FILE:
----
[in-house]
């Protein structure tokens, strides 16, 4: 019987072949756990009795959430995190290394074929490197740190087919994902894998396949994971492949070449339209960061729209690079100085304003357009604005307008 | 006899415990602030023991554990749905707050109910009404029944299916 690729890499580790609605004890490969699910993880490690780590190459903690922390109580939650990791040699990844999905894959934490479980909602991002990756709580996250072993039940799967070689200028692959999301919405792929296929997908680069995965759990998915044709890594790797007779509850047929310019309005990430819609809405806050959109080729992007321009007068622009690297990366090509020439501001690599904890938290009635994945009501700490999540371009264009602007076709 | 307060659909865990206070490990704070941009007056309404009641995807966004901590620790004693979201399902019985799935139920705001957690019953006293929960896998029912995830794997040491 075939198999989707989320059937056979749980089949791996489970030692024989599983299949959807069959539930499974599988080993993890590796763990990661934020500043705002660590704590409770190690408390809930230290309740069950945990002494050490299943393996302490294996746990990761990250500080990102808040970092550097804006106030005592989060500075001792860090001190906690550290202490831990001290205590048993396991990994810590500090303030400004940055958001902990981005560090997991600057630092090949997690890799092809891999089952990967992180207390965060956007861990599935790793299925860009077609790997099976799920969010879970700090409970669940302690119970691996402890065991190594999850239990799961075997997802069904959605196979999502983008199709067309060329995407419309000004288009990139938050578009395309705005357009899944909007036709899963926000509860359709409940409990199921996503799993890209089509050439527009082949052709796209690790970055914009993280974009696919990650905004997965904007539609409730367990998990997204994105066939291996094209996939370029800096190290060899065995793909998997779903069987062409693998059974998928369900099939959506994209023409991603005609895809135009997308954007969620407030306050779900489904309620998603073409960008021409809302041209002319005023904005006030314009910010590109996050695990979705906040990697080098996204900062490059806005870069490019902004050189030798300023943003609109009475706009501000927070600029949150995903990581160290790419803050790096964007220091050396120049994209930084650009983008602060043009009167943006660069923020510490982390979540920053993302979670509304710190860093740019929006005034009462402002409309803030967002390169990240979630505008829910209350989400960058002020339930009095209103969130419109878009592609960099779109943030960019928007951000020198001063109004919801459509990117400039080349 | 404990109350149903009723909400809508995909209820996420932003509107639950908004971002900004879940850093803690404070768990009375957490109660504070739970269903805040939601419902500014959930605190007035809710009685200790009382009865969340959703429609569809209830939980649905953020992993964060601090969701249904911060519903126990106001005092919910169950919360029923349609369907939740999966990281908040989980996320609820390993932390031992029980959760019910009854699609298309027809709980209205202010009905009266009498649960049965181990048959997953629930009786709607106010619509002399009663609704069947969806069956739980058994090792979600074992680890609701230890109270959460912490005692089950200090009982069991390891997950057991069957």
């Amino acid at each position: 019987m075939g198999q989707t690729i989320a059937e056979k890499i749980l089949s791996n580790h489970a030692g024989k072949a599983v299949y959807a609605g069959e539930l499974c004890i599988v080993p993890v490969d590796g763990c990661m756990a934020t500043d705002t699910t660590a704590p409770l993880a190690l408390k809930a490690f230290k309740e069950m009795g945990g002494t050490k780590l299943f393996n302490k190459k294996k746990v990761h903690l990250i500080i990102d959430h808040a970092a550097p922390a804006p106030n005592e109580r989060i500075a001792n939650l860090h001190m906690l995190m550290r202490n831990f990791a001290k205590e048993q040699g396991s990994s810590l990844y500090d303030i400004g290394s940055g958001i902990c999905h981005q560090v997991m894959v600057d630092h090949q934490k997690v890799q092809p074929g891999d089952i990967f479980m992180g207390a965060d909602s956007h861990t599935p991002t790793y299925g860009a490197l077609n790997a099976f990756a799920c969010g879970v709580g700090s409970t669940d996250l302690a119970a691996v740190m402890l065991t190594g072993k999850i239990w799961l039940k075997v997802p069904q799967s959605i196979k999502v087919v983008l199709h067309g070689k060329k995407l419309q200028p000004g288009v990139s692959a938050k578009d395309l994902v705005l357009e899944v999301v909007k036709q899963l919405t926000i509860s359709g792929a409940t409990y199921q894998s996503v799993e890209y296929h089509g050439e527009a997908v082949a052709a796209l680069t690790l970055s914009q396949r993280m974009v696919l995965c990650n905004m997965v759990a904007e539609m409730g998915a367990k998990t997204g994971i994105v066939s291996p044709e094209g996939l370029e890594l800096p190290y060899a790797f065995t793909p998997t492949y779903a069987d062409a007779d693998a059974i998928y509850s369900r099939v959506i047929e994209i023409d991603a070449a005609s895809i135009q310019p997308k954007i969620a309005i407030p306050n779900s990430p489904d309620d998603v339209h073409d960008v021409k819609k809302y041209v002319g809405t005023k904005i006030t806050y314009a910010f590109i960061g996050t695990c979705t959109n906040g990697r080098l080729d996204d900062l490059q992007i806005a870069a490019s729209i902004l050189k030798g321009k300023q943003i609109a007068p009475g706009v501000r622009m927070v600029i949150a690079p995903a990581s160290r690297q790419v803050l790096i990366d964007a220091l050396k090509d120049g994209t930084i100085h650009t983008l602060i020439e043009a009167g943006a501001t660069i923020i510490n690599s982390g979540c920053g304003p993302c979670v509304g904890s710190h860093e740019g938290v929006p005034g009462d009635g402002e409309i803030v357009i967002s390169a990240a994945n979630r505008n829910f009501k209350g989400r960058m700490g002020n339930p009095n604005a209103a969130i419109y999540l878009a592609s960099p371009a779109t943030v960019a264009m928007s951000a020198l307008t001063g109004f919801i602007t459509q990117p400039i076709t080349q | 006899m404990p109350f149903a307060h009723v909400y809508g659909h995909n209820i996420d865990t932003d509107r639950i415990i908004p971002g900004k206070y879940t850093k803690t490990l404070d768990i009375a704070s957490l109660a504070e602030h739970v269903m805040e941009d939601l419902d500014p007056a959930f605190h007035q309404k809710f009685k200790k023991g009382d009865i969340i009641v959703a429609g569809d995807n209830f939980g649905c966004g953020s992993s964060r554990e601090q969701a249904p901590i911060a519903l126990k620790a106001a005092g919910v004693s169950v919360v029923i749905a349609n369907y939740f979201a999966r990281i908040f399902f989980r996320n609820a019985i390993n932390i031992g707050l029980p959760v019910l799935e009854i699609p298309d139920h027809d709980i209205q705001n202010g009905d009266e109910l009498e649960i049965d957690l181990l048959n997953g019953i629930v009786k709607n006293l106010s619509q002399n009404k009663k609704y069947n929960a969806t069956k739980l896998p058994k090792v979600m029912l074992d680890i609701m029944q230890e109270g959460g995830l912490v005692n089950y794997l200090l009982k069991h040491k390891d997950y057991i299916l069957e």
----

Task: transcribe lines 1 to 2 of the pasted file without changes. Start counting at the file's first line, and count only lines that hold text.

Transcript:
[in-house]
């Protein structure tokens, strides 16, 4: 019987072949756990009795959430995190290394074929490197740190087919994902894998396949994971492949070449339209960061729209690079100085304003357009604005307008 | 006899415990602030023991554990749905707050109910009404029944299916 690729890499580790609605004890490969699910993880490690780590190459903690922390109580939650990791040699990844999905894959934490479980909602991002990756709580996250072993039940799967070689200028692959999301919405792929296929997908680069995965759990998915044709890594790797007779509850047929310019309005990430819609809405806050959109080729992007321009007068622009690297990366090509020439501001690599904890938290009635994945009501700490999540371009264009602007076709 | 307060659909865990206070490990704070941009007056309404009641995807966004901590620790004693979201399902019985799935139920705001957690019953006293929960896998029912995830794997040491 075939198999989707989320059937056979749980089949791996489970030692024989599983299949959807069959539930499974599988080993993890590796763990990661934020500043705002660590704590409770190690408390809930230290309740069950945990002494050490299943393996302490294996746990990761990250500080990102808040970092550097804006106030005592989060500075001792860090001190906690550290202490831990001290205590048993396991990994810590500090303030400004940055958001902990981005560090997991600057630092090949997690890799092809891999089952990967992180207390965060956007861990599935790793299925860009077609790997099976799920969010879970700090409970669940302690119970691996402890065991190594999850239990799961075997997802069904959605196979999502983008199709067309060329995407419309000004288009990139938050578009395309705005357009899944909007036709899963926000509860359709409940409990199921996503799993890209089509050439527009082949052709796209690790970055914009993280974009696919990650905004997965904007539609409730367990998990997204994105066939291996094209996939370029800096190290060899065995793909998997779903069987062409693998059974998928369900099939959506994209023409991603005609895809135009997308954007969620407030306050779900489904309620998603073409960008021409809302041209002319005023904005006030314009910010590109996050695990979705906040990697080098996204900062490059806005870069490019902004050189030798300023943003609109009475706009501000927070600029949150995903990581160290790419803050790096964007220091050396120049994209930084650009983008602060043009009167943006660069923020510490982390979540920053993302979670509304710190860093740019929006005034009462402002409309803030967002390169990240979630505008829910209350989400960058002020339930009095209103969130419109878009592609960099779109943030960019928007951000020198001063109004919801459509990117400039080349 | 404990109350149903009723909400809508995909209820996420932003509107639950908004971002900004879940850093803690404070768990009375957490109660504070739970269903805040939601419902500014959930605190007035809710009685200790009382009865969340959703429609569809209830939980649905953020992993964060601090969701249904911060519903126990106001005092919910169950919360029923349609369907939740999966990281908040989980996320609820390993932390031992029980959760019910009854699609298309027809709980209205202010009905009266009498649960049965181990048959997953629930009786709607106010619509002399009663609704069947969806069956739980058994090792979600074992680890609701230890109270959460912490005692089950200090009982069991390891997950057991069957």